1. Individuals: As a function of our education system, at all levels there should be a strong emphasis on personal responsibility for our health. We should all know how our lifestyles and practices impact on our own health, the health of others and the community in which we exist. At the individual level, we must understand how our individual actions influence healthcare in the population and drive the cost of healthcare. We need models of primary health care that promote primary prevention preventing certain diseases such as high blood pressure and diabetes from occurring, and a secondary prevention measure where when we already have a disease, we institute measures to prevent the advancement of such conditions. Learning about proper healthcare practices and preventative measures to preserve health is essential.
  2. Corporations: For now, corporate health and wellness is driven by finances and not by sensible valued-based healthcare principals. I believe that people should be incentivized through their employers to participate in exercises and measures to improve and maintain health. We have to value the human at the same level we value corporate profits. Humans are the most important asset at a company, so investment in the wellbeing of the employee will ultimately promote the success of the company.
  3. Communities: Communities must have an understanding of the strength and weaknesses of their healthcare delivery system. They must utilize their collective strength to drive the necessary changes to make their systems become more effective. This can be done by providing feedback directly to their healthcare delivery systems and providers, or through the political process promoting leaders with policies that can make high quality health care available, affordable and sustainable. Communities can further influence the system through their employers, unions and health insurance companies, to where they can drive the healthcare delivery system towards better quality.
  4. Leaders: I believe it is critical to start at the highest level with the leaders, in regard to political and administrative policies and systems. Leaders must have the political will to put health care in the forefront by making health care standout as a part of our human existence and survival. We have learned from COVID-19, health care as a construct can have a significant impact on our economy and our overall wellbeing. The concepts of state versus federal authority in health care decision making is a major point of contention for our political leaders as it will eventually impact on where we go as a nation in the evolution of our health care delivery system. Personal needs, concerns of the economy and business, our tax system and the way we research and develop health care technology and products in health care will be influenced by how our leaders model the health care system in these modern and changing times.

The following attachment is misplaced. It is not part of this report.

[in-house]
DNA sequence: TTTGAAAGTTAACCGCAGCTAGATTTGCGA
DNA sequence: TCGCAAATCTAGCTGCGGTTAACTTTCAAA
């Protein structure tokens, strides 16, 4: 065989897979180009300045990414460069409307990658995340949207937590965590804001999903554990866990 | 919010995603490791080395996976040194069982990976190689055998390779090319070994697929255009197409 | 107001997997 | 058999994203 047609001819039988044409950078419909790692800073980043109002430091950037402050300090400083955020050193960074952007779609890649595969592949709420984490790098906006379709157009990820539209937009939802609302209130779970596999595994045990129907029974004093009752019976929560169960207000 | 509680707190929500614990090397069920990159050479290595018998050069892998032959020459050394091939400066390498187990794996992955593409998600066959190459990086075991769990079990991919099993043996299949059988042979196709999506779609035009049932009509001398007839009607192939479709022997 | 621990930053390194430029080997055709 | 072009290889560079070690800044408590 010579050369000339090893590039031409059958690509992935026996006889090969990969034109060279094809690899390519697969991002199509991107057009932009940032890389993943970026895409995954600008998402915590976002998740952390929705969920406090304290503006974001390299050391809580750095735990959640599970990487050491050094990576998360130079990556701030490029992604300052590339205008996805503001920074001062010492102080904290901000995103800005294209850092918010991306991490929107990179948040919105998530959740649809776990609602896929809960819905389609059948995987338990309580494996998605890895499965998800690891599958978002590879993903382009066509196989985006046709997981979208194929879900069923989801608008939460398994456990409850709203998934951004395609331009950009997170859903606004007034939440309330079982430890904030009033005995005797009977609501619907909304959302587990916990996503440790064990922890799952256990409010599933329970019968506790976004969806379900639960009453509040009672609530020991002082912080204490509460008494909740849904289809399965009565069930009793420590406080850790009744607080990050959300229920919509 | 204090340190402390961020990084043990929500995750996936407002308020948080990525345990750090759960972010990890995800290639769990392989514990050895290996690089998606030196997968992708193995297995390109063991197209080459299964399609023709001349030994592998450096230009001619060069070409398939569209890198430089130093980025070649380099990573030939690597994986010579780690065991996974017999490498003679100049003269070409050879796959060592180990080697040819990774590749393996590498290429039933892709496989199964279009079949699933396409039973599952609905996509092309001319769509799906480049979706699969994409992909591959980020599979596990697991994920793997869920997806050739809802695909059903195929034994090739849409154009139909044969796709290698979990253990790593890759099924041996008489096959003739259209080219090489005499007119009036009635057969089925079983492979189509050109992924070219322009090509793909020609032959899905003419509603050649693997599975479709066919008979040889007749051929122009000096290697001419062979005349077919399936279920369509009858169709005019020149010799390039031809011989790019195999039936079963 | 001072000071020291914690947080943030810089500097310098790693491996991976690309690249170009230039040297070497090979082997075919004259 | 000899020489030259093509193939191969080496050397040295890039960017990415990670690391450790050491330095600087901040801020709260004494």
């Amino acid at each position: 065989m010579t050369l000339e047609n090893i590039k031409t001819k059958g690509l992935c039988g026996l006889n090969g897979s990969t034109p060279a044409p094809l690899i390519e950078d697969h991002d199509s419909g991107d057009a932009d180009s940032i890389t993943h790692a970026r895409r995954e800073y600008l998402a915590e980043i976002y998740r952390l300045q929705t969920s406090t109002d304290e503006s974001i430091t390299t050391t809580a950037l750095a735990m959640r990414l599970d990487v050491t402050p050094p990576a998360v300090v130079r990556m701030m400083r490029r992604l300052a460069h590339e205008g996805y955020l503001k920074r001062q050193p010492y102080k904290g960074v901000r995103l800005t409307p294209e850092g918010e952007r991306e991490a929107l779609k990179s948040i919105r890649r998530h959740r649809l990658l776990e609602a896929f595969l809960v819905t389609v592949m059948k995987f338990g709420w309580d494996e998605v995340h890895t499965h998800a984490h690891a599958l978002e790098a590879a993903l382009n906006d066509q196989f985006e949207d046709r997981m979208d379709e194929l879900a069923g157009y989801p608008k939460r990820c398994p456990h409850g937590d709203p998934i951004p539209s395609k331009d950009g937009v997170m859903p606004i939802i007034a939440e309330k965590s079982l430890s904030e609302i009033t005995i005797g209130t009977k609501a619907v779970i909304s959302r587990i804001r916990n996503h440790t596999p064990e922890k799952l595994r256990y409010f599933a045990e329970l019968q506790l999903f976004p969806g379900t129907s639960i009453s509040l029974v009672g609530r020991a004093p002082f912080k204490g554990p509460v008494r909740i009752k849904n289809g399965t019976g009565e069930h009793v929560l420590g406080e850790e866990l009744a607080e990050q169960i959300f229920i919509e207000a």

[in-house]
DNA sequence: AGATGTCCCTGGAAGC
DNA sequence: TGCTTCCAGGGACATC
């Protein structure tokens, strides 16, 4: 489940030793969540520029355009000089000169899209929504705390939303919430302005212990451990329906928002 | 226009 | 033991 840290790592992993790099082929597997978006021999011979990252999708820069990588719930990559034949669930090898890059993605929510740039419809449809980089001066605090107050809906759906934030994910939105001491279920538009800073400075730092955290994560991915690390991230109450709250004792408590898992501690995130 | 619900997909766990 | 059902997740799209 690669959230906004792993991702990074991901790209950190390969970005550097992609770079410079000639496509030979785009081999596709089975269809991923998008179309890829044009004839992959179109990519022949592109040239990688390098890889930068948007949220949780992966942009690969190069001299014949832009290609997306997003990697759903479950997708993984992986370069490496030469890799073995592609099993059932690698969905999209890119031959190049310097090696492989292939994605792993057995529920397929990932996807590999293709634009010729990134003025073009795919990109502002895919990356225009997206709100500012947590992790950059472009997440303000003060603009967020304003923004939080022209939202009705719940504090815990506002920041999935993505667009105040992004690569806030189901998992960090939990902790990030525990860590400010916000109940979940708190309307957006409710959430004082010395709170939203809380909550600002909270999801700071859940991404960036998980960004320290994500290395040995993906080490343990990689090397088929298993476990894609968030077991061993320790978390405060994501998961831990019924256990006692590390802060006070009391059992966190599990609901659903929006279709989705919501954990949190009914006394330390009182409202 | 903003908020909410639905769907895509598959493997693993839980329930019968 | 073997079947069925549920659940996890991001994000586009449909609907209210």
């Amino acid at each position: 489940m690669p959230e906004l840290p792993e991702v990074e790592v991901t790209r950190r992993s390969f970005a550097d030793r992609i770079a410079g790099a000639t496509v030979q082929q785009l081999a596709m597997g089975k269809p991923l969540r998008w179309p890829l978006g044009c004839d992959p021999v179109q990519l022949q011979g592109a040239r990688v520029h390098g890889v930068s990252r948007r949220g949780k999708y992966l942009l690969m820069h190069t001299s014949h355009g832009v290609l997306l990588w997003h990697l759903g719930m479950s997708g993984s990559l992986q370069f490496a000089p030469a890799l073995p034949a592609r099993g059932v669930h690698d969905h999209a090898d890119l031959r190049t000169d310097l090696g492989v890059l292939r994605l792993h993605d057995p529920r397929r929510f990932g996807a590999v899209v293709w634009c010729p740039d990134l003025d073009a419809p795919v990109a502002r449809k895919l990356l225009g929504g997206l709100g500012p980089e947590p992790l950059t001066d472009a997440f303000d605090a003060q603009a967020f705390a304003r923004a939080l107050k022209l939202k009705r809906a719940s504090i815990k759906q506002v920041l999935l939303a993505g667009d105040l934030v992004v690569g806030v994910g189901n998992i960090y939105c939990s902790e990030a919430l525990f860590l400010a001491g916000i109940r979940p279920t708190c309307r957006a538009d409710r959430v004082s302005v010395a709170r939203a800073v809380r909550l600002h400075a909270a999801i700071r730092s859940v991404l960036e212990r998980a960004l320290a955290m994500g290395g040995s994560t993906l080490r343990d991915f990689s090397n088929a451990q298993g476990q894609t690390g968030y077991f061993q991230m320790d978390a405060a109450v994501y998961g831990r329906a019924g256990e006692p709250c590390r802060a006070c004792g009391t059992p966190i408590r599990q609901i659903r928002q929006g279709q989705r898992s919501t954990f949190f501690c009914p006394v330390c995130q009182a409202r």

I’m interested in the interplay between the general healthcare system and the mental health system. Right now, we have two parallel tracks, mental/behavioral health and general health. What are your thoughts about this status quo? What would you suggest to improve this?

As it relates to the interplay between general health care and mental health care– There is a remarkable and well established relationship between mind and body, the so-called mind-body relationship, where if the mind is impaired then the body is impaired, and vice versa. Our culture and practice in health care does not reflect the facts that support these relationships. The segregation of general health care and mental health is driven by the following:

  • Reimbursement systems in health care are driven by health care procedures that generate higher revenues to the health care providers. As such, the entire system of health care on the provider side is set up and geared to push surgical and medical procedures that generate higher reimbursements. Mental health procedures generate less income and tend to be just as time consuming as procedures in general health. Funding sources, also provide for lower reimbursement for mental health procedures.
  • Stigma associated with mental health — There is a stigma that exists in society about persons with mental health and there is a kind of fear associated with the vulnerability that is attached to mental health and its consequences. On a policy and an individual level, we have to change such biases and stigma about the evaluation and treatment of mental health conditions. The newer treatments available for mental health can result in highly functional humans, while in the past this was not the case.
  • Limitations in funding mental health training and research — While we have seen some improvement in this area in recent years, there is a need for the training of additional professionals in mental health and in research programs to answer fundamental questions that plague the industry. Research methods are more qualitative and more difficult to design and produce reliable measurements that are objective.

To resolve many of the issues of separation of mental health and general health we must change the incentives such as funding bias and allow for more cross training of professions to where they will not only see the links between mental and general health but also establish protocols that force clinicians to pay attention. Policy makers must be prepared to make laws that promote better funding for mental health and physical health integration.

How would you define an “excellent healthcare provider”?

An excellent healthcare provider will have the following characteristics:

  • Constantly reevaluating their understanding of how they practice and be able to modify their decisions as new information becomes available. The provider must be open to change when needed.